Home > Publications . Search All . Browse All . Country . Browse PSC Pubs . PSC Report Series

PSC In The News

RSS Feed icon

Surprising findings on what influences unintended pregnancy from Wise, Geronimus and Smock

Recommendations on how to reduce discrimination resulting from ban-the-box policies cite Starr's work

Brian Jacob on NAEP scores: "Michigan is the only state in the country where proficiency rates have actually declined over time."

More News

Highlights

Call for papers: Conference on computational social science, April 2017, U-M

Sioban Harlow honored with 2017 Sarah Goddard Power Award for commitment to women's health

Post-doc fellowship in computational social science for summer or fall 2017, U-Penn

ICPSR Summer Program scholarships to support training in statistics, quantitative methods, research design, and data analysis

More Highlights

Next Brown Bag

Mon, March 13, 2017, noon:
Rachel Best

The Relationship of Birth Weight With Longitudinal Changes in Body Composition in Adult Women

Publication Abstract

Rillamas-Sun, E., M.R. Sowers, Sioban D. Harlow, and J.F. Randolph. 2012. "The Relationship of Birth Weight With Longitudinal Changes in Body Composition in Adult Women." Obesity, 20(2): 463-465.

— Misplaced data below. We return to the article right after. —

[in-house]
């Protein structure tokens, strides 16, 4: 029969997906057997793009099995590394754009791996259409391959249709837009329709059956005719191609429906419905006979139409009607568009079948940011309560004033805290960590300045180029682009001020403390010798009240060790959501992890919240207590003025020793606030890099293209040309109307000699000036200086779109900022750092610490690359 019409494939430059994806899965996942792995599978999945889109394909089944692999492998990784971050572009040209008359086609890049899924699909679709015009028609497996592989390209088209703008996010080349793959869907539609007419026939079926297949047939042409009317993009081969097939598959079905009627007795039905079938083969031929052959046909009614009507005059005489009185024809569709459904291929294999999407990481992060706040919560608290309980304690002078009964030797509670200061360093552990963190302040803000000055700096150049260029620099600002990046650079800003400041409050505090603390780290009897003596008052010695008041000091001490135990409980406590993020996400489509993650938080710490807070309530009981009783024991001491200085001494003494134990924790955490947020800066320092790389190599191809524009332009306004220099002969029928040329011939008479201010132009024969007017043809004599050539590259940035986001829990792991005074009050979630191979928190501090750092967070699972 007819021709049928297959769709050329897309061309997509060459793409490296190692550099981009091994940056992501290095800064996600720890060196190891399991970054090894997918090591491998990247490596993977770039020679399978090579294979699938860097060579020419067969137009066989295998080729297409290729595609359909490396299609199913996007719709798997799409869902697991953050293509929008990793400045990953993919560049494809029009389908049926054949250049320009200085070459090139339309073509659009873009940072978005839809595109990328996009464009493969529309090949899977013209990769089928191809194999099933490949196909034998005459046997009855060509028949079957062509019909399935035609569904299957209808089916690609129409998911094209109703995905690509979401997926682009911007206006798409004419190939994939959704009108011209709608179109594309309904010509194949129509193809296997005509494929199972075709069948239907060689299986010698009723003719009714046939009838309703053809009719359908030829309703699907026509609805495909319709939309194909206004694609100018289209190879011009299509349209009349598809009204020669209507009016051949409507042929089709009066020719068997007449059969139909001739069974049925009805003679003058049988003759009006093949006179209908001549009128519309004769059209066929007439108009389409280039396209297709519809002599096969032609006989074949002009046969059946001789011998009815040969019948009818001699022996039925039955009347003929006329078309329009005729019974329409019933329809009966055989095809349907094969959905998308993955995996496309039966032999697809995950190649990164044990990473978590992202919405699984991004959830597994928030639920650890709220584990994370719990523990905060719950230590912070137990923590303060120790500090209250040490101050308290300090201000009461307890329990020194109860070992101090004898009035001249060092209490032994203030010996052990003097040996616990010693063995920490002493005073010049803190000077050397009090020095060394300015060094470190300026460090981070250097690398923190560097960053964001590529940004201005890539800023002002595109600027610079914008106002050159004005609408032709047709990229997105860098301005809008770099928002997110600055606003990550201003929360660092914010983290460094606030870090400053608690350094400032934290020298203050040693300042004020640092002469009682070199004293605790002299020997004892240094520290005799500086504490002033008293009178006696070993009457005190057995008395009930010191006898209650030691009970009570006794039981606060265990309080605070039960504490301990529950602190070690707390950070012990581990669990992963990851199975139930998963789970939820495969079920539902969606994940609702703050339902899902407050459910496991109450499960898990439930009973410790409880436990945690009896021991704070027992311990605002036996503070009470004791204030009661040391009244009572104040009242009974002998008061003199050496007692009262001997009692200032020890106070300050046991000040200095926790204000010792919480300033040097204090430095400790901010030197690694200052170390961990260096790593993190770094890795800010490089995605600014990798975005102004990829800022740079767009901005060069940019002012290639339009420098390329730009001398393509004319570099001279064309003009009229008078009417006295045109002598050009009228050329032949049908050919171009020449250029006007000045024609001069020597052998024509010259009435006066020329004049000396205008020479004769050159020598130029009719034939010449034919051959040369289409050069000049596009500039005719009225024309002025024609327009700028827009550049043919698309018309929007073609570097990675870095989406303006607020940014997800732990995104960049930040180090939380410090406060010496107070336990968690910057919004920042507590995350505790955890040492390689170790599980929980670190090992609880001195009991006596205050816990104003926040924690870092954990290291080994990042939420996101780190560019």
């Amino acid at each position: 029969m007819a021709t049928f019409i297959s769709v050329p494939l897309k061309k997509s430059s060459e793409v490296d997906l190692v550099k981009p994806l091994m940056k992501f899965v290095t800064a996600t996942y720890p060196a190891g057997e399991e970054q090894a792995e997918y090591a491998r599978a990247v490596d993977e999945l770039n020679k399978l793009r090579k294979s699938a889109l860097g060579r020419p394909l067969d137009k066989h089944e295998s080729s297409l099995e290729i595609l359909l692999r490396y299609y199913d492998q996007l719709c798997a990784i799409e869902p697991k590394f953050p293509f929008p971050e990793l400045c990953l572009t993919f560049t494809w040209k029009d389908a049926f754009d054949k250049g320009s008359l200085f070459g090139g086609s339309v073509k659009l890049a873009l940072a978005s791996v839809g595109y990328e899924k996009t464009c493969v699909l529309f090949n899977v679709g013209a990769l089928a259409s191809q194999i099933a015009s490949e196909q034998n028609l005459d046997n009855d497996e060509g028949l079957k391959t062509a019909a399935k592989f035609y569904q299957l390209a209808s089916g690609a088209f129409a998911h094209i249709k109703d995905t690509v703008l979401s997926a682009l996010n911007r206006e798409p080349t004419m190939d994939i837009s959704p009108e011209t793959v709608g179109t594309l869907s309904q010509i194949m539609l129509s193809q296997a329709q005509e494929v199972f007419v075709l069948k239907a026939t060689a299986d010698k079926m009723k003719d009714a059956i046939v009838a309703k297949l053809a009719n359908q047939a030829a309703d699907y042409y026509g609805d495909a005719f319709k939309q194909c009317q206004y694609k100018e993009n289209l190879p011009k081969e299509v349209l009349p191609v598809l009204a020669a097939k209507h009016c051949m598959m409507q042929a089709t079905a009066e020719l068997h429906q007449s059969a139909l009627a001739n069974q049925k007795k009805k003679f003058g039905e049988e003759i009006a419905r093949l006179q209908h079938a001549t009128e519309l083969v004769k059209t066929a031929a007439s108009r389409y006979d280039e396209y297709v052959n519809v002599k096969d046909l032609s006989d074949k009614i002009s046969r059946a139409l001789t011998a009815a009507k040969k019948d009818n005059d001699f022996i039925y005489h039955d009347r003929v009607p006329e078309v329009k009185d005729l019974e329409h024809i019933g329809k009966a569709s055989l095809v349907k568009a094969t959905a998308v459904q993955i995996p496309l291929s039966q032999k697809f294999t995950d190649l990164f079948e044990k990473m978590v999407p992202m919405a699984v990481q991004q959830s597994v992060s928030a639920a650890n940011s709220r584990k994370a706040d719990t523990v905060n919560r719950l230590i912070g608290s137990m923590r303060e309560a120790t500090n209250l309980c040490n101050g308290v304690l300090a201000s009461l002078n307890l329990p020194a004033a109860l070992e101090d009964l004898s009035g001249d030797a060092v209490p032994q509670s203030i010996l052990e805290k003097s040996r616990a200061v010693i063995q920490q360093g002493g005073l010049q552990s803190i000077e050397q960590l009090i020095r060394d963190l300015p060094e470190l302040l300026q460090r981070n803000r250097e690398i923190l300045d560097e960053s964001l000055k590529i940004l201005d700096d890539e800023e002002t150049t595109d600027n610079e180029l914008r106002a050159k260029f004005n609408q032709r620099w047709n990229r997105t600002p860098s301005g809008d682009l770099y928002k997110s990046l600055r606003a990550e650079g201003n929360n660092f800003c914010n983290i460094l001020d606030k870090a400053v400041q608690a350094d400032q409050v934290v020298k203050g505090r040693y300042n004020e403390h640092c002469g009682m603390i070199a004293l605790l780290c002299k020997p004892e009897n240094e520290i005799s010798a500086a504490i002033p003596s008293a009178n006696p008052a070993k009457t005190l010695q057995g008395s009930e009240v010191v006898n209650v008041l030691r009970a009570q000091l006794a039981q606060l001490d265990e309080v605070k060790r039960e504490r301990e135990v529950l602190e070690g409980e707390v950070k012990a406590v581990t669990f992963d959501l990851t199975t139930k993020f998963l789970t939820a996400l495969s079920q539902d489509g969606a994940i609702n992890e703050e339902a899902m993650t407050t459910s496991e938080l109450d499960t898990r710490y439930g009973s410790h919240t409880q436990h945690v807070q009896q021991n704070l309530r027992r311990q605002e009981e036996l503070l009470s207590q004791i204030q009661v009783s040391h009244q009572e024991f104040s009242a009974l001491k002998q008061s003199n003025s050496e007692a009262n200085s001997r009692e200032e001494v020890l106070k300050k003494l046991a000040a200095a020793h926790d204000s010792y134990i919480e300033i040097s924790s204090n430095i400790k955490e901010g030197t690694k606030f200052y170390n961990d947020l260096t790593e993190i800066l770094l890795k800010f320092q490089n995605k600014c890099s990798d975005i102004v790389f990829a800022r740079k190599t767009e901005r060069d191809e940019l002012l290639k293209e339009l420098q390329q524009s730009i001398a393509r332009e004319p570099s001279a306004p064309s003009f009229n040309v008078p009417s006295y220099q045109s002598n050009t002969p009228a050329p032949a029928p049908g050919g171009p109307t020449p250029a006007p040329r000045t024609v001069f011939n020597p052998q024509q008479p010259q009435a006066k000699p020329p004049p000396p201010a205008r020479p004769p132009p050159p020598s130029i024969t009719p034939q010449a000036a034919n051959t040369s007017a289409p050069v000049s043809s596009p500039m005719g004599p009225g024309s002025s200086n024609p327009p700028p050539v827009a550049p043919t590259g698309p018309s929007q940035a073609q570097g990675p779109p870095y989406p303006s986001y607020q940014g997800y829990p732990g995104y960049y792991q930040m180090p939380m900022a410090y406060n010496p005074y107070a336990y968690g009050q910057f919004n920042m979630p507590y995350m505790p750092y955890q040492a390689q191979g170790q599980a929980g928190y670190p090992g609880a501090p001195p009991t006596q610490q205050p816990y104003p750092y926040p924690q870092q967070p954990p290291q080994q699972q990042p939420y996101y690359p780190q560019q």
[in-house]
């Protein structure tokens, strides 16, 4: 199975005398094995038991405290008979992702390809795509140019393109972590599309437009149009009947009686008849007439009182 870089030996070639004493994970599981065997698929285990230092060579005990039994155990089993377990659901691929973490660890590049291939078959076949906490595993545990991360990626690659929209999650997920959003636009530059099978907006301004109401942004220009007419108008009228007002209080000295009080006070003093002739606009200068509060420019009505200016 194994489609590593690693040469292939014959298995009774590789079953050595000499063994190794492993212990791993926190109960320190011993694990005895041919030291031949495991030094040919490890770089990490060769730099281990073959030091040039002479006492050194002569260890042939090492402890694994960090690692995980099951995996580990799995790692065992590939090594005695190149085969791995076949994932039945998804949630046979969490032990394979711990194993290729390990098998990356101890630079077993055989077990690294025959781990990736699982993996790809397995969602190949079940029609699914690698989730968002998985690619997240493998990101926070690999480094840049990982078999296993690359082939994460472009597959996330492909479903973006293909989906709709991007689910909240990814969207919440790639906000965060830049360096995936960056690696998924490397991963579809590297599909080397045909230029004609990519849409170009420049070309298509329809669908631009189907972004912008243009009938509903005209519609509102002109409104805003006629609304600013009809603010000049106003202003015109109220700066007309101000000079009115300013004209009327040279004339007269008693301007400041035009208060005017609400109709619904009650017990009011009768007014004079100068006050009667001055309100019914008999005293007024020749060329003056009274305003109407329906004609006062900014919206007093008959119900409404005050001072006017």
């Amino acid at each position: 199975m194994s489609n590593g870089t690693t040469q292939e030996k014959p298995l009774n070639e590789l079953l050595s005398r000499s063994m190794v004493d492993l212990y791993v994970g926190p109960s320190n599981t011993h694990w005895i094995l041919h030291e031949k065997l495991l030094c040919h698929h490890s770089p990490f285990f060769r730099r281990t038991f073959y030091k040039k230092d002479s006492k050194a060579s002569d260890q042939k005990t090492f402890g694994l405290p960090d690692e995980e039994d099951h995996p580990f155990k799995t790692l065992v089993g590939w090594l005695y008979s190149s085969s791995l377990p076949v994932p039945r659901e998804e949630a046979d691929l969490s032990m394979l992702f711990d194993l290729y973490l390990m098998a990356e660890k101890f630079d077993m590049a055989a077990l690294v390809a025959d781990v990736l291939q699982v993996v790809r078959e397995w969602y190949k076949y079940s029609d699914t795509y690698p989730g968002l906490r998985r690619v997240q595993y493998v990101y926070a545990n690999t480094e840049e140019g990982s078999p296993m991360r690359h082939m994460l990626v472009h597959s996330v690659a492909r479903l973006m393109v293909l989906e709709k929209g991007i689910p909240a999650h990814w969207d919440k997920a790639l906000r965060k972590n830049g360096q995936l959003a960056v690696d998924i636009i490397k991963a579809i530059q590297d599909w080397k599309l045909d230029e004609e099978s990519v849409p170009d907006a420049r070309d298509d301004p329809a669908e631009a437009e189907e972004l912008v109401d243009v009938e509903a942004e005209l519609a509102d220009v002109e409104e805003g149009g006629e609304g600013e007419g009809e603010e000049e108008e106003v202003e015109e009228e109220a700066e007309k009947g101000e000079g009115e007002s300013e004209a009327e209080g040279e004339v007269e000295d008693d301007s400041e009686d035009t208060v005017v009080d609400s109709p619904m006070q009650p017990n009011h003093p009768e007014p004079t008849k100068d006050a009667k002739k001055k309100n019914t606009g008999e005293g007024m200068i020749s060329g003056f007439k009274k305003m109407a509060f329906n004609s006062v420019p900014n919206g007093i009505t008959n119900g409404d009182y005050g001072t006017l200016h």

Most research on birth weight and adult health status has reported adult measures at a single time point. This study examined the relationship of self-reported birth weight to longitudinal changes in adult body composition in 587 women of the Michigan Bone Health and Metabolism Study, followed from 1992 to 2007 and aged 24-50 years at baseline. Linear mixed models were used to estimate the association between three birth weight categories and women's 15-year changes in adult weight, height, BMI, waist and hip circumference, waist-to-hip ratio, and fat, lean, and skeletal muscle mass. Body composition measures increased in all women over the 15-year study period. At their adult baseline, high birth weight women weighed 13% more and had waist circumference and lean mass measures that were 5.51 cm and 3.91 kg larger, respectively, than normal birth weight women. No differences were observed in adult body composition between low and normal birth weight women and rates of change in the adult measures did not vary across the birth weight groups. Women heavier at birth continued to be heavier through adulthood, corroborating previous reports based on single measures of adult body composition. Research to address whether higher adult body composition in high birth weight women increases the longitudinal risk for obesity-related chronic diseases is needed.

DOI:10.1038/oby.2011.138 (Full Text)

PMCID: PMC3218298. (Pub Med Central)

Country of focus: United States of America.

Browse | Search : All Pubs | Next